Social media— including pages like Facebook, Twitter, Linkedln, and Google+ — are playing an increasing role in people’s lives, both as a way of connecting with friends and as a way of increasing business activity. Nonprofit marketing in particular has benefited from social media marketing in a number of ways; a recent study has revealed that, since 2007, nonprofit organizations “have been setting the pace for the use of social media in marketing.” Of course, organizations of other types have been using them too; but for nonprofit organizations such marketing is especially beneficial for at least five reasons, which will be discussed below. It is good news, too,for people who run the organizations, for it is these which have been especially hard- hit by the recession.
No need for large amounts of funding
A nonprofit organization, by definition, does not pay dividends; rather, its surplus income goes into fulfilling its goals. It therefore cannot go by channels that require large amounts of funding, and social marketing is one of those paths.
Involvement of stakeholders
Stakeholders tend to hold a great interest in causes that are related to themselves. Social mediums generate an overall integrated experience with those exact stakeholders.
Just as social marketing websites give individuals the opportunity to carry on relationships with their relatives and friends, so too it enables charitable companies to establish and maintain relationships with their customers. This benefit goes even further: Those customers who are already linked with the company via social networking can use the same channels to tell those they know about it, thus increasing their clientele even further.
Videos as leverage
Charitable organizations can also use social media networking to get potential customers to view their promotional videos. YouTube has a nonprofit program, whereby such businesses receive special benefits; and these include extra uploading capability and branding capabilities of the highest quality. They may also be added to YouTube’s list of nonprofit channels and videos page, and the videos themselves may include a “call to action” overlay.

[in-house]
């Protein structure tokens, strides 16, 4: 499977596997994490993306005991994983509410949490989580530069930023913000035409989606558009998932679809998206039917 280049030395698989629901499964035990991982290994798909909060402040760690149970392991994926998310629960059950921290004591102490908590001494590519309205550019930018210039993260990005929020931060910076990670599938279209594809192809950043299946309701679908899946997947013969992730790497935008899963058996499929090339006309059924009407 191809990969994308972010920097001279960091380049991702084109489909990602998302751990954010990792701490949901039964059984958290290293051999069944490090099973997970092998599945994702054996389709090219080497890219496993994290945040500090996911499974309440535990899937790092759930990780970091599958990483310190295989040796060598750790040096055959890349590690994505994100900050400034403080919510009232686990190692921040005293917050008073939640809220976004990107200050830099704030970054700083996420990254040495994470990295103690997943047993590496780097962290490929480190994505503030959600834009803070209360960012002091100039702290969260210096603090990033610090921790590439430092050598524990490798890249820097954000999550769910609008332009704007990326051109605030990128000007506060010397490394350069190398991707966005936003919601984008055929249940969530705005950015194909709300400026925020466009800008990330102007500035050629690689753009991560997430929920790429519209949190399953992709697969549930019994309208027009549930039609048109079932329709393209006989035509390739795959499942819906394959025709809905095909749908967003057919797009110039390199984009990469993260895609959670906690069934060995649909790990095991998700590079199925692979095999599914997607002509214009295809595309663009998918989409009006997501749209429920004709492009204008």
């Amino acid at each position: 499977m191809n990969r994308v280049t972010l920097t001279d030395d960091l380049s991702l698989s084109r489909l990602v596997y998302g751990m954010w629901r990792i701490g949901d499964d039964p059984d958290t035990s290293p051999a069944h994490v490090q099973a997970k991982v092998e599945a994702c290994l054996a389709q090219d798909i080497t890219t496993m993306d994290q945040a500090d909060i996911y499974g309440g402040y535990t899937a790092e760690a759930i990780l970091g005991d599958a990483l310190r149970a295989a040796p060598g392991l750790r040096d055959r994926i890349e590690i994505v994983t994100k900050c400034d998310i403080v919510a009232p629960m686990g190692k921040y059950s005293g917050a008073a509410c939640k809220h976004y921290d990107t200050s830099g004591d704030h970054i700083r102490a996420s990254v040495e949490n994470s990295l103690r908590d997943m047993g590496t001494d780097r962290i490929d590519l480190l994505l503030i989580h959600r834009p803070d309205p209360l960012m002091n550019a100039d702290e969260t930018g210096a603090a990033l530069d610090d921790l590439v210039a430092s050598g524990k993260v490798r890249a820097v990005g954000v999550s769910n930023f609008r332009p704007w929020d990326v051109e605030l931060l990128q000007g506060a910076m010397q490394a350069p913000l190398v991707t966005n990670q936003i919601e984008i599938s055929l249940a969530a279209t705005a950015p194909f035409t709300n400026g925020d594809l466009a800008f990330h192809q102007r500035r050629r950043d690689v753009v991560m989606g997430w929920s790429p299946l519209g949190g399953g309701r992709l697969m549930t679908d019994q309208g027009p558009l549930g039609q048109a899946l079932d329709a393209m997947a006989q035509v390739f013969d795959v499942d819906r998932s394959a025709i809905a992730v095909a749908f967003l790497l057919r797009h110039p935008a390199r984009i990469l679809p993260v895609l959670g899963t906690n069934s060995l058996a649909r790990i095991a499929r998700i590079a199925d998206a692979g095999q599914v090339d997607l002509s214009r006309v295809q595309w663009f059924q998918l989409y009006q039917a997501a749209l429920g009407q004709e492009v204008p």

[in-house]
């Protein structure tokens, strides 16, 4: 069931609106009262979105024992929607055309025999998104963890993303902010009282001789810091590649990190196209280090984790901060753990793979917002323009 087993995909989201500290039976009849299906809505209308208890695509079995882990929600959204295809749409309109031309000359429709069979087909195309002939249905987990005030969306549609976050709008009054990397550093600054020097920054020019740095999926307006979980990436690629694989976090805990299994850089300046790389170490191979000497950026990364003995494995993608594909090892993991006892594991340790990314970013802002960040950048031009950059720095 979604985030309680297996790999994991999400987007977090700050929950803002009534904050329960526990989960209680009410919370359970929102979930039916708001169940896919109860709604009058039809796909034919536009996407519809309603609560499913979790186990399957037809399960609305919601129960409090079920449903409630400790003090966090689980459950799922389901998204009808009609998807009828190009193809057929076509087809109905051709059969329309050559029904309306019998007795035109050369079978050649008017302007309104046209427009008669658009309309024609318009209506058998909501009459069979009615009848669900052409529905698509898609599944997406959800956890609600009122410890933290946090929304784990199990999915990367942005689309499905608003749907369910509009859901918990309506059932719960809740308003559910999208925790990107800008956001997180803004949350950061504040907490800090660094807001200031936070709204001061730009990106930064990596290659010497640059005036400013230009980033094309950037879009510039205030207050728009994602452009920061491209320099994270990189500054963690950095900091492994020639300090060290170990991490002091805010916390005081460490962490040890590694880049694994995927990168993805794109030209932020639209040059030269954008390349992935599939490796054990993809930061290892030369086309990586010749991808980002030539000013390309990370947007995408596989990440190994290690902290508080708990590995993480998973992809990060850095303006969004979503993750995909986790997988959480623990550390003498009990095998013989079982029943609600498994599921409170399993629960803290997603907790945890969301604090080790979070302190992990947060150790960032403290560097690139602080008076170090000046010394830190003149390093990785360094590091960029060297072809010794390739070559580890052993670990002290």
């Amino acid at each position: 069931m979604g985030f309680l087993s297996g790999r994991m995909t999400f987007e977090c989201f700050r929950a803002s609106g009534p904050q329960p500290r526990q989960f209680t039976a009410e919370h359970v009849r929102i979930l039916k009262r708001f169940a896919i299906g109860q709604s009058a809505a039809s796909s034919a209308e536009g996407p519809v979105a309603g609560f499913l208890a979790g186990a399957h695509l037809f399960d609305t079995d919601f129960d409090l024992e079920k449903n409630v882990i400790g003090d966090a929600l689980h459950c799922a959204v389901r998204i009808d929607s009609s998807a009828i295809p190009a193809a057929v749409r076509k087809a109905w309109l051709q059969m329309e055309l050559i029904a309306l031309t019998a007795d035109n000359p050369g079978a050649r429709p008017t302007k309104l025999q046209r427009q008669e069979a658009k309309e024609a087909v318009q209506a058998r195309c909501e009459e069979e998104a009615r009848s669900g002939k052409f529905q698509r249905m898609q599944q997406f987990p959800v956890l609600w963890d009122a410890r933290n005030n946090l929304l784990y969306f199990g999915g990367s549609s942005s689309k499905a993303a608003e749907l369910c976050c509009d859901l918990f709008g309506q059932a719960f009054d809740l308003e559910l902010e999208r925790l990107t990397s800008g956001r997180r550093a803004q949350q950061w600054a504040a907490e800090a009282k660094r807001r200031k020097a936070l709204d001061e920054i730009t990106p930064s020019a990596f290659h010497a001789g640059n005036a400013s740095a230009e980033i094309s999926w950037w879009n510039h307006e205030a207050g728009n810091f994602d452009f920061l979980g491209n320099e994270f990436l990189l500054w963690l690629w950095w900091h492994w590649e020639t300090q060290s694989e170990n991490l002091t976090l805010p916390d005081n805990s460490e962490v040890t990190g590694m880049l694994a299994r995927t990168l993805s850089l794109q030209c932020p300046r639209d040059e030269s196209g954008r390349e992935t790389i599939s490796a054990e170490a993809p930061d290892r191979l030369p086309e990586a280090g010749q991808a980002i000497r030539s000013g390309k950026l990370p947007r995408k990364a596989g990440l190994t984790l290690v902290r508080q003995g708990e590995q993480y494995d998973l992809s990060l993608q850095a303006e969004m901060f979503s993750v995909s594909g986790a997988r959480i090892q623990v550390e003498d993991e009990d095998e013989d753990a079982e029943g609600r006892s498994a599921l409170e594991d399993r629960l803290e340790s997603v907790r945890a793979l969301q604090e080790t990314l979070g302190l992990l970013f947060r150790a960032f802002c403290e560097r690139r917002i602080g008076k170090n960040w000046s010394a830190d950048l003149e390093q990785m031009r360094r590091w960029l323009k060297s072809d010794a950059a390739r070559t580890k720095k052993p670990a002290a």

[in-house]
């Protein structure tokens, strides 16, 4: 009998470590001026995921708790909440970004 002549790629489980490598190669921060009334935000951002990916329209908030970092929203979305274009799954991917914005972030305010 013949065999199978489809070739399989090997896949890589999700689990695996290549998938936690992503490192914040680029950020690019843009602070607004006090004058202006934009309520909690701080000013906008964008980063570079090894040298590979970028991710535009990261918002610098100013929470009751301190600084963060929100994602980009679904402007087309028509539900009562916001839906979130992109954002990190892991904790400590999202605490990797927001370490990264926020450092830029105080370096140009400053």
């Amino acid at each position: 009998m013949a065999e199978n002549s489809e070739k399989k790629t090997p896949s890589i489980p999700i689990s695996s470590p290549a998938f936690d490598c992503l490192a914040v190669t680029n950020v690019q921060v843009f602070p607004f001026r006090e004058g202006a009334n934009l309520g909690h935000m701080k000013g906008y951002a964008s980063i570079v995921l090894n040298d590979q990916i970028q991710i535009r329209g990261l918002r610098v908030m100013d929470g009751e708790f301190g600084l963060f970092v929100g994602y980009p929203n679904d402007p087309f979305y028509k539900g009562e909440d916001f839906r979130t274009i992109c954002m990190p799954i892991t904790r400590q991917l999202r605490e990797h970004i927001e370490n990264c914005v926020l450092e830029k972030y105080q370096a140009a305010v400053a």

Surveys and polls
An organization can also use Facebook or Twitter to conduct surveys, which are especially useful because they can enable the people at the company to find out what things about them their customers approve and disapprove of, and use that information to improve what they offer and how they conduct their business. But surveys can do much more than that. They can generate interest in fundraisers and other events that are being held by the company. They can also learn why their donors are making their contributions, and find out what their consumers value and are interested in.
Zoomerang is a firm that enables nonprofits to set up accounts at a discount for the purpose of conducting surveys. They help set up templates for different kinds of surveys— program satisfaction, volunteer satisfaction, volunteer interests and skills, community satisfaction, chapter fundraising, donor, membership. program satisfaction, and environmental concerns and awareness. The basic account is free; pro and premium accounts may also be purchased for fees that range from $24 to $65. Such accounts give the company access to customizable charts and graphs, text analysis with Word clouds, question randomization and “piping,” free live phone support, complete brand control, concept rotation, “skip logic,” and much more.
In addition to the benefits discussed above, social media sites have numerous others for charitable organizations. One is provided by Facebook Causes, through which a company can conduct surveys, draw in new donors, and provide information regarding volunteer opportunities. Twitter, similarly, enables companies to launch online petitions which users can “sign” by “retweeting” messages sent to them and to connect with other nonprofit organizations. Google+ has a community of nonprofit organizations as well. And on Linkedln you can set up a company page!
Social media has proven and is continuing to prove to be the charitable company’s best friend.